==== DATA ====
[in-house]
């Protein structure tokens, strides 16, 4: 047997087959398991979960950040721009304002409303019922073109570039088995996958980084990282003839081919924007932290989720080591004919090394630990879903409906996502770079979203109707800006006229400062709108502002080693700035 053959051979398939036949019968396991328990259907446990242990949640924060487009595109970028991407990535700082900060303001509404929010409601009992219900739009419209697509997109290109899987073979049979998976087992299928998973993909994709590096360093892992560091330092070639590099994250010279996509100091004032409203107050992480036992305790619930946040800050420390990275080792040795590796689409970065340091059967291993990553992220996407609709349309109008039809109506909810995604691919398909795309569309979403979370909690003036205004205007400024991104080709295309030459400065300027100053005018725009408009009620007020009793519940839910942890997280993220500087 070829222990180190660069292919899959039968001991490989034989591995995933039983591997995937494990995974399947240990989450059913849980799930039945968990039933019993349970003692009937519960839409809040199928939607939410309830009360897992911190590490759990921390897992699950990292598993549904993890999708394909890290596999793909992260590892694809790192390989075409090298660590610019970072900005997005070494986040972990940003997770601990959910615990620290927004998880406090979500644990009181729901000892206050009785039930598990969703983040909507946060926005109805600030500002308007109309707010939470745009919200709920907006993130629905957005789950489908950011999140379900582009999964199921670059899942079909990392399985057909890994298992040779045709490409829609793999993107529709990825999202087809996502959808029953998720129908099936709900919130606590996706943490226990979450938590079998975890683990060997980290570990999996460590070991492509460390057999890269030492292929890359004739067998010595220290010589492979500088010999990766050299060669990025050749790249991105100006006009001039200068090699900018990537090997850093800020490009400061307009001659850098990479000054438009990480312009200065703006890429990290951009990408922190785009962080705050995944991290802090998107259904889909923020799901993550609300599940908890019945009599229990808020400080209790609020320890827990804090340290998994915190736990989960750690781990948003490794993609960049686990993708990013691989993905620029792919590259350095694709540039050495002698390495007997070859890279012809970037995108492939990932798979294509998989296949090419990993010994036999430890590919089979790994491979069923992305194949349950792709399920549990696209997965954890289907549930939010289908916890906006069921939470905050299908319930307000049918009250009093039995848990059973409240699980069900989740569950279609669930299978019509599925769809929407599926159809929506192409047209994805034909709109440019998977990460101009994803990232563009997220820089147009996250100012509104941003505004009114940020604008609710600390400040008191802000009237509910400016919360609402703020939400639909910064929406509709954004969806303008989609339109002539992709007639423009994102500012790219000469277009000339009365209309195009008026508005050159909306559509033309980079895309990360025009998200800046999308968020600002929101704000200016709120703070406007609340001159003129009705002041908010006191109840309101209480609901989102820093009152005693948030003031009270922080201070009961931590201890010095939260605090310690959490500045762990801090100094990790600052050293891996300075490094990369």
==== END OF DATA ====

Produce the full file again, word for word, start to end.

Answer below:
[in-house]
């Protein structure tokens, strides 16, 4: 047997087959398991979960950040721009304002409303019922073109570039088995996958980084990282003839081919924007932290989720080591004919090394630990879903409906996502770079979203109707800006006229400062709108502002080693700035 053959051979398939036949019968396991328990259907446990242990949640924060487009595109970028991407990535700082900060303001509404929010409601009992219900739009419209697509997109290109899987073979049979998976087992299928998973993909994709590096360093892992560091330092070639590099994250010279996509100091004032409203107050992480036992305790619930946040800050420390990275080792040795590796689409970065340091059967291993990553992220996407609709349309109008039809109506909810995604691919398909795309569309979403979370909690003036205004205007400024991104080709295309030459400065300027100053005018725009408009009620007020009793519940839910942890997280993220500087 070829222990180190660069292919899959039968001991490989034989591995995933039983591997995937494990995974399947240990989450059913849980799930039945968990039933019993349970003692009937519960839409809040199928939607939410309830009360897992911190590490759990921390897992699950990292598993549904993890999708394909890290596999793909992260590892694809790192390989075409090298660590610019970072900005997005070494986040972990940003997770601990959910615990620290927004998880406090979500644990009181729901000892206050009785039930598990969703983040909507946060926005109805600030500002308007109309707010939470745009919200709920907006993130629905957005789950489908950011999140379900582009999964199921670059899942079909990392399985057909890994298992040779045709490409829609793999993107529709990825999202087809996502959808029953998720129908099936709900919130606590996706943490226990979450938590079998975890683990060997980290570990999996460590070991492509460390057999890269030492292929890359004739067998010595220290010589492979500088010999990766050299060669990025050749790249991105100006006009001039200068090699900018990537090997850093800020490009400061307009001659850098990479000054438009990480312009200065703006890429990290951009990408922190785009962080705050995944991290802090998107259904889909923020799901993550609300599940908890019945009599229990808020400080209790609020320890827990804090340290998994915190736990989960750690781990948003490794993609960049686990993708990013691989993905620029792919590259350095694709540039050495002698390495007997070859890279012809970037995108492939990932798979294509998989296949090419990993010994036999430890590919089979790994491979069923992305194949349950792709399920549990696209997965954890289907549930939010289908916890906006069921939470905050299908319930307000049918009250009093039995848990059973409240699980069900989740569950279609669930299978019509599925769809929407599926159809929506192409047209994805034909709109440019998977990460101009994803990232563009997220820089147009996250100012509104941003505004009114940020604008609710600390400040008191802000009237509910400016919360609402703020939400639909910064929406509709954004969806303008989609339109002539992709007639423009994102500012790219000469277009000339009365209309195009008026508005050159909306559509033309980079895309990360025009998200800046999308968020600002929101704000200016709120703070406007609340001159003129009705002041908010006191109840309101209480609901989102820093009152005693948030003031009270922080201070009961931590201890010095939260605090310690959490500045762990801090100094990790600052050293891996300075490094990369």